We women are an interesting lot. Nurturing and soft, tender and loving and yet can be so cutting and mean, exclusive, competitive and hurtful.
We’ve all been there.
Chances are, each of us have taken our turn in both roles: the mean girl and the one in the crosshairs.
What compels us to take an ounce of joy out of thrashing another woman. Cutting her down to her face, or behind her back it doesn’t matter, it’s just as vicious either way.
As a woman I have a difficult time understanding it, I can only imagine how confusing and annoying it is for our male counterpoints.
No matter our age, mean girls are a common thread in our lives.
Have you ever experienced the cold meanness of another woman? From a stranger, an acquaintance, a friend even? Her cold snub or jarring comment leaving you in bewilderment of what in the world just happened? Left you to simmer in the meaning of her harsh words or silent anger for days, or weeks….or months? Felt the chill from a group as one mean girl spreads her poison amongst them, slowly, but decisively edging you out.
I have. In fact, it’s been my life story. Don’t misunderstand me, I’m not complaining as much as I am just stating a fact.
Because just as brutal the rocky path of women relationships has been for me, I’ve been blessed with a multitude of very deep, meaningful, life-giving relationships with women all along the way. I think it’s the story God had for my life. The story He wanted me to know and the story He wanted me to tell.
From a very young age I’ve lived in the boundaries of extremes in female relationship. Punishingly mean, exclusive and hurtful…and unbelievably, incredibly rich, loving and full.
It’s an interesting paradox: to find security and love for myself, in this resting place between two extremes.
In the wake of a rift or bitter division, I’ve been left so many times wondering am I a bad person? A bad friend? Do some women hate me because of something I’m doing? Or is it just who I am they seem to hate? A compulsion beyond my actions.
I’ve discovered those are very difficult questions because of the richness on the other side of the equation. The depth and breadth of meaningful relationships, the ones not intimidated, competitive or insecure.
The ones where God is alive and present because He lives in each of us. The ones where intimate thoughts, hopes and dreams are shared in the space of safety, unconditional love, and positive regard. Where I know that I am deeply and fully loved.
How do these two very distinct worlds coexist inside of, and around, me? I don’t know, but they do. And I bet they do in you, too.
I remember in the sixth grade I took my turn in the mean girls cruel game. The awful one where every single girl hated me. Not one was allowed to play with, or talk to me for an entire week. I would go to school, sit by myself, be by myself, walk the playground at recess by myself. Wonder, hide, cry…by myself.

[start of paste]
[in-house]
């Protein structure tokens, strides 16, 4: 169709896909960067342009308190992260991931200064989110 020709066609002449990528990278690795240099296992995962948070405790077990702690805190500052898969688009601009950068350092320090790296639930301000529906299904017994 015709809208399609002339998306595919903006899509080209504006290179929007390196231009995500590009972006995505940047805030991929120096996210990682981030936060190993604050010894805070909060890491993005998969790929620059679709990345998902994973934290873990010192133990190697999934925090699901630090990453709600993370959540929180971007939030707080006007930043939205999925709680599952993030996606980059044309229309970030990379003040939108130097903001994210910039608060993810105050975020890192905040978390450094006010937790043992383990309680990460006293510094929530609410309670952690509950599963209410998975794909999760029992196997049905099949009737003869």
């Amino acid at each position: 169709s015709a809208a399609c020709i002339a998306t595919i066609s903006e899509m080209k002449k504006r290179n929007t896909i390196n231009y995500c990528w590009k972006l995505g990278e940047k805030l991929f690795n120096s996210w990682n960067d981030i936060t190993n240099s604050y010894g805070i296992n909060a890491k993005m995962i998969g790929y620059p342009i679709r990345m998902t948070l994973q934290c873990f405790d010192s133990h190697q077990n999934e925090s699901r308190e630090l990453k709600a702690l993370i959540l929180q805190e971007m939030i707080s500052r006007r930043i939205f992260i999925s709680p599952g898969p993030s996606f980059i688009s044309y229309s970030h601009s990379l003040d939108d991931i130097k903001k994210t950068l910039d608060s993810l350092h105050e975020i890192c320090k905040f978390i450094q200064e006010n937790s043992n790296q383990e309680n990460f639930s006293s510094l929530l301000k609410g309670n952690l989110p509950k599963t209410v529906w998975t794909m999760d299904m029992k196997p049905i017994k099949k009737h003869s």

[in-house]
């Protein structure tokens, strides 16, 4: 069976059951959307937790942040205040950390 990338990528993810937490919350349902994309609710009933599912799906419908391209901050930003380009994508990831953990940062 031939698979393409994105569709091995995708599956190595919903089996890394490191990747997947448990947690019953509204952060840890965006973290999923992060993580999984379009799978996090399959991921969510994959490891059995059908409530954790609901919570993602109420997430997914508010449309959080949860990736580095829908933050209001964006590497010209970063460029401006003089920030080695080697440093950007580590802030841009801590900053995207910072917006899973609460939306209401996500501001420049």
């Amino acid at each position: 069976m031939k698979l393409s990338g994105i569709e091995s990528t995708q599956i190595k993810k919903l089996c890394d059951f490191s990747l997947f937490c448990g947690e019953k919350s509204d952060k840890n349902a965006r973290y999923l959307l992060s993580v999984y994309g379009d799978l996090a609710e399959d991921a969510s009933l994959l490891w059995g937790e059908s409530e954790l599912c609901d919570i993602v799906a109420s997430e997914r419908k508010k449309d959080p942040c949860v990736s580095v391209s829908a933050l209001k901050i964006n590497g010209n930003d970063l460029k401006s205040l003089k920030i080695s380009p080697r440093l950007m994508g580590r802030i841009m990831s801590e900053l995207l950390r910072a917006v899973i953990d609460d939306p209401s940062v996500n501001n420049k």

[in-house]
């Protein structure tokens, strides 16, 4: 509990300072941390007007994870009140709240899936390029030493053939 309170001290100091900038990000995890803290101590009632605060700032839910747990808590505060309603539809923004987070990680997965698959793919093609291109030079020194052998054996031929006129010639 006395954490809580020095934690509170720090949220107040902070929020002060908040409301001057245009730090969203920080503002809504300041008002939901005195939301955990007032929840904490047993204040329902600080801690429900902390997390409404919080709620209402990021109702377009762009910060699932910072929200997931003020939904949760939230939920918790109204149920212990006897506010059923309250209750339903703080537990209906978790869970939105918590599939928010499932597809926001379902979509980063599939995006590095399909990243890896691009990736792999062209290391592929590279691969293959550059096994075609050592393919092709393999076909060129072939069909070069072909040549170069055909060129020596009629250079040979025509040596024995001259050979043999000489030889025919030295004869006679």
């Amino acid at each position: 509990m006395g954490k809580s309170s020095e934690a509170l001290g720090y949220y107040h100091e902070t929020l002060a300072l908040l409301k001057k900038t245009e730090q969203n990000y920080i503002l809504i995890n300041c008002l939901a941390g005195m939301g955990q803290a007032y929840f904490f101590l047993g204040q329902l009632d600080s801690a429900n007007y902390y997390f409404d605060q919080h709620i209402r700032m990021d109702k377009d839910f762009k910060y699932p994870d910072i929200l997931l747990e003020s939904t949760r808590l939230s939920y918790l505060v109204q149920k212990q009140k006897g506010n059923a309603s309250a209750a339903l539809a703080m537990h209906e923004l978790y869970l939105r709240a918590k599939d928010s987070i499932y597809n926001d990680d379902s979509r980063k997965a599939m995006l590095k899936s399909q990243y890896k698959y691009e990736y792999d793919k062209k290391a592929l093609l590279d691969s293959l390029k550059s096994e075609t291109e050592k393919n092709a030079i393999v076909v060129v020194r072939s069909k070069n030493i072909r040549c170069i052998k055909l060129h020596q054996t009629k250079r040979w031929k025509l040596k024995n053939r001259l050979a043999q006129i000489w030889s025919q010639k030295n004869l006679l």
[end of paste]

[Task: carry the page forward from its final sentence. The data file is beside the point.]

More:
It’s not a tragic story, it’s the human story. And more specifically, it’s the female story.
I’ve lived it long enough that it’s become a second skin. The layer under the more beautiful one of thriving and rich women relationships. Scratch the surface and it’s there: fear, shame, bitter and brokenness reside in that subdermal layer.
But slowly over the last twenty years, and the last few years more strikingly, the power that subdermal layer holds on me is waning. Shame no longer holds a grip or I wouldn’t be writing about it now. It’s not shameful to have a history of some difficult female relationships. It doesn’t define me as much as the process that has resulted because of them.
These critical friendships, the young immature ones of my youth and the conditional ones of my adulthood, have carved out a deeper well of compassion in me than ever could have existed without them.
They have made me stronger in myself.
This is not to point fingers at every girl who was ever mean to me or left me out of their group. It has to be deeper than that or I’ve learned nothing, and am no better for the trial. What I’m here to testify is: although it seems impossible, in the wake of rejection and cruelty I have come to know and like myself even more.
I am stronger. Taller. Braver.
My faith has been renewed in the life-giving relationships that exist around me, the promises of God, and the lessons He wants me to learn from the journey. It has made me appreciate the women of strength and love that pour into my spirit, who share this journey, who love my children and fight WITH me for my marriage, my children, my life, our friendship. They fight FOR me.
Beautiful women who champion growth, maturity, and depth of character. Who hold me accountable to a higher standard. Whose very life sharpens my own. A maturing process of becoming less focused on ourselves and more on how we can love others well, give generously of what we have, pass over judgment and give grace.
Because it’s all about grace.
If this post resonates with your story – a story that desires more from your relationships with women friends, you might want to check out my new book, Pretty: Breaking Free From The Illusions of a Superficial Life. It’s available on Amazon kindle, iTunes and Barnes & Noble nook.